Amethod as set forth in claim 3 wherein said sheet material is a stencil having cutout areas corresponding to said intelligence to permit said radiant energy to pass through said substrate to said layer.

5. A method asset forth in claim 1 wherein forming said layer comprises the steps of:

. mixing colorant, radiant energy absorbent material and a binder with a solvent, applying the resultant mixture to one surface of said sheet of material to form'a coating, and driving off the solvent without disrupting said coat- 6. A method as set forth in claim 1 wherein said layer and said sheet material 'are employed for multiple prints, said'method including the steps of providing successive surfaces to be printed adjacent said layer, and

subjecting said sheet of material to successively stronger pulses of radiant energy for each successive surface to be printed whereby said colorant'is partially volatilize'd by each successive pulse.

7. A method asset forth in claim 1 wherein the strength of said pulse of radiant energy on said sheet of material is of the order of 20 joules per square inch.

8. A method of printing intelligence onto a surface of a printing medium comprising the steps of:

forming a first-layer having a firstdye and an ab,-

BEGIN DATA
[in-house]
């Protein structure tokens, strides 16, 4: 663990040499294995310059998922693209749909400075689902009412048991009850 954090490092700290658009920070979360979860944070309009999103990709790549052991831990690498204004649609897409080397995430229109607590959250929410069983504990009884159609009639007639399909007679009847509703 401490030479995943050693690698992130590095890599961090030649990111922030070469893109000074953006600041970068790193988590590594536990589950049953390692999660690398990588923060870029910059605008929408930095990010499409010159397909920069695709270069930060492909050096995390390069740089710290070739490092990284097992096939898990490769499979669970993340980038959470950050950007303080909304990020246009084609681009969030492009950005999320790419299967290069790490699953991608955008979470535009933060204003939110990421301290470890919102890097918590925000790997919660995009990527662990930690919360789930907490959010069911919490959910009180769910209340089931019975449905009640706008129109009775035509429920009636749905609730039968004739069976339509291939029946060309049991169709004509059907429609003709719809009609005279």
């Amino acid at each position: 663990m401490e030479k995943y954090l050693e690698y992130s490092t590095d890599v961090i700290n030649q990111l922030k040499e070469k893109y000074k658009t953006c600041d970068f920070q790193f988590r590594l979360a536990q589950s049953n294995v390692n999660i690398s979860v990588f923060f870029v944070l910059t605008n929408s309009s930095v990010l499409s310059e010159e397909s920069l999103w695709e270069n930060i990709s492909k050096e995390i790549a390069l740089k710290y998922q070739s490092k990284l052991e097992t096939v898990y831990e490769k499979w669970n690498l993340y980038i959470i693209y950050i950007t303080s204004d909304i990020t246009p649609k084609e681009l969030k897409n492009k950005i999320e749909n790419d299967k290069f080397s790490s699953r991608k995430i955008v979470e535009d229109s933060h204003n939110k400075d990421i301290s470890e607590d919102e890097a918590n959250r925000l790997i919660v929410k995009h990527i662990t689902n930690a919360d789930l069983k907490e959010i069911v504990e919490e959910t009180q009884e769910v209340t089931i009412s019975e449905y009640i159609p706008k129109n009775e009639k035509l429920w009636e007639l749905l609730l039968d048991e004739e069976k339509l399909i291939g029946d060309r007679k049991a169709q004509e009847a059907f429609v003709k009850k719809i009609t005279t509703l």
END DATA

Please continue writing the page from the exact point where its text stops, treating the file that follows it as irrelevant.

sorber of radiant energy, positioning saidfirst layer between said surface to be printed and a first sheet of material having a first area transparent to radiant energy and corresponding to a first .portion of the intelligence to be printed, subjecting said first sheet of material and the portion of said first layer adjacent said first transparent area to a pulse of radiant energy effective to cause said first dye in said area to volatilize under the influenceof the radiant energy absorbed by said absorber of radiant energy and to condense on said surface to be printed, I forming a second layer comprising a second dye and an absorber or radiant energy, positioning said second layerbetween said surface to be printed and a second sheet of material having a second area transparent to radiant energy and corresponding to a second portion of the intelligence to be printed, and subjecting said second sheet of material and the portion of said second layer adjacent said second transparent area to a pulse of radiant energy effective to cause said second dye in said second area to volatilize due to the influence of radiant energy absorbed by said absorber of radiant energy and to condense on said surface to be printed. 9.'A method of printing intelligence onto a surface of printingmedium comprising the steps of: